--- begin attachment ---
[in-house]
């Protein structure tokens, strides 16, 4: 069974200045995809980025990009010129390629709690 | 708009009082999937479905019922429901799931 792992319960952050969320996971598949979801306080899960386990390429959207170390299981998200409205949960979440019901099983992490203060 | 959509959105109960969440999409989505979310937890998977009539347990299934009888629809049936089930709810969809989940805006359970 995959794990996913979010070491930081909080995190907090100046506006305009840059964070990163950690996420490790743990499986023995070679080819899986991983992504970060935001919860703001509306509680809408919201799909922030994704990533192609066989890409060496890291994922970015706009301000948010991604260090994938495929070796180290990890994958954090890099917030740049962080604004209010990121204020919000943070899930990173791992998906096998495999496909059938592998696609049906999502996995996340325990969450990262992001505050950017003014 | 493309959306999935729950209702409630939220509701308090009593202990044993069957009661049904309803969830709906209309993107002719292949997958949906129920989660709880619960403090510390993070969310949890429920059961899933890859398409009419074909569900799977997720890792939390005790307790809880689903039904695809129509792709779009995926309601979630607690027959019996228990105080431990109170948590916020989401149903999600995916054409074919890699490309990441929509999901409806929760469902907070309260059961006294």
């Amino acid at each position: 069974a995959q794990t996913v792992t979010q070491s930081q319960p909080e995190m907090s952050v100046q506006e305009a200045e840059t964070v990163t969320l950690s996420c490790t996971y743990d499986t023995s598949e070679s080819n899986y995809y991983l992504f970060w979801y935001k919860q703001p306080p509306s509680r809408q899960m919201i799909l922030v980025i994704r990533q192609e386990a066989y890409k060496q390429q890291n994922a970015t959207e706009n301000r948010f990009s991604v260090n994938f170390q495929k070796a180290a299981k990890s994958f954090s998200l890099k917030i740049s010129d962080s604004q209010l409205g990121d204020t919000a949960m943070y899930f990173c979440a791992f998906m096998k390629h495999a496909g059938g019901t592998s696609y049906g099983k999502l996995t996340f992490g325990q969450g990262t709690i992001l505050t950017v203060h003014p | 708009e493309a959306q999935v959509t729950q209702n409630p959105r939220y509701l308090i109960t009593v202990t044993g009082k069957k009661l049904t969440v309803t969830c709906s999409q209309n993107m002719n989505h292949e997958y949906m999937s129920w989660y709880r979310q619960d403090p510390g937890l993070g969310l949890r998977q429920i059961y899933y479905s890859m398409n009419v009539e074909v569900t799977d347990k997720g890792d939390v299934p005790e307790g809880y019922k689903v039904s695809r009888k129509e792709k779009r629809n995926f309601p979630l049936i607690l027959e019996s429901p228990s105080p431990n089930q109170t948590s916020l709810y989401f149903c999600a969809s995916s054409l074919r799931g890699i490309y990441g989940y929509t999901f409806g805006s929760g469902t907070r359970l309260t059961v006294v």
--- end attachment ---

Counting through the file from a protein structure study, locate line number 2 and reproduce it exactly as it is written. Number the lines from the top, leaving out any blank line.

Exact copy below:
């Protein structure tokens, strides 16, 4: 069974200045995809980025990009010129390629709690 | 708009009082999937479905019922429901799931 792992319960952050969320996971598949979801306080899960386990390429959207170390299981998200409205949960979440019901099983992490203060 | 959509959105109960969440999409989505979310937890998977009539347990299934009888629809049936089930709810969809989940805006359970 995959794990996913979010070491930081909080995190907090100046506006305009840059964070990163950690996420490790743990499986023995070679080819899986991983992504970060935001919860703001509306509680809408919201799909922030994704990533192609066989890409060496890291994922970015706009301000948010991604260090994938495929070796180290990890994958954090890099917030740049962080604004209010990121204020919000943070899930990173791992998906096998495999496909059938592998696609049906999502996995996340325990969450990262992001505050950017003014 | 493309959306999935729950209702409630939220509701308090009593202990044993069957009661049904309803969830709906209309993107002719292949997958949906129920989660709880619960403090510390993070969310949890429920059961899933890859398409009419074909569900799977997720890792939390005790307790809880689903039904695809129509792709779009995926309601979630607690027959019996228990105080431990109170948590916020989401149903999600995916054409074919890699490309990441929509999901409806929760469902907070309260059961006294």